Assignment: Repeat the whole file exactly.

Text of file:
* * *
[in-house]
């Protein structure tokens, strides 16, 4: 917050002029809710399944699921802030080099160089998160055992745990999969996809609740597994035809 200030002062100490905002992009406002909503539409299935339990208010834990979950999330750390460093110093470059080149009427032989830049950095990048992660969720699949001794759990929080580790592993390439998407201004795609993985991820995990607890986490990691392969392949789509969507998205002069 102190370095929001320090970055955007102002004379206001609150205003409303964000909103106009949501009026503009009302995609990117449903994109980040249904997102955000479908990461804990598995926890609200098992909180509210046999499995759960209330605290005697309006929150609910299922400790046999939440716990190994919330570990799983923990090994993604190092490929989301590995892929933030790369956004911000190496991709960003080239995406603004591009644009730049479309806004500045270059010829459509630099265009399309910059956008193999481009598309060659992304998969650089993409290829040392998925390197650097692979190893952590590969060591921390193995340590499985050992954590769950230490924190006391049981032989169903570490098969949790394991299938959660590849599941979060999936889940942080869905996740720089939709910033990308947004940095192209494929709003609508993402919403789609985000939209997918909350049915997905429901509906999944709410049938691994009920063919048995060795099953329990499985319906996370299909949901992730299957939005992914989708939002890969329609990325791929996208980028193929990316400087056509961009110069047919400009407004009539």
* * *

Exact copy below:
[in-house]
């Protein structure tokens, strides 16, 4: 917050002029809710399944699921802030080099160089998160055992745990999969996809609740597994035809 200030002062100490905002992009406002909503539409299935339990208010834990979950999330750390460093110093470059080149009427032989830049950095990048992660969720699949001794759990929080580790592993390439998407201004795609993985991820995990607890986490990691392969392949789509969507998205002069 102190370095929001320090970055955007102002004379206001609150205003409303964000909103106009949501009026503009009302995609990117449903994109980040249904997102955000479908990461804990598995926890609200098992909180509210046999499995759960209330605290005697309006929150609910299922400790046999939440716990190994919330570990799983923990090994993604190092490929989301590995892929933030790369956004911000190496991709960003080239995406603004591009644009730049479309806004500045270059010829459509630099265009399309910059956008193999481009598309060659992304998969650089993409290829040392998925390197650097692979190893952590590969060591921390193995340590499985050992954590769950230490924190006391049981032989169903570490098969949790394991299938959660590849599941979060999936889940942080869905996740720089939709910033990308947004940095192209494929709003609508993402919403789609985000939209997918909350049915997905429901509906999944709410049938691994009920063919048995060795099953329990499985319906996370299909949901992730299957939005992914989708939002890969329609990325791929996208980028193929990316400087056509961009110069047919400009407004009539």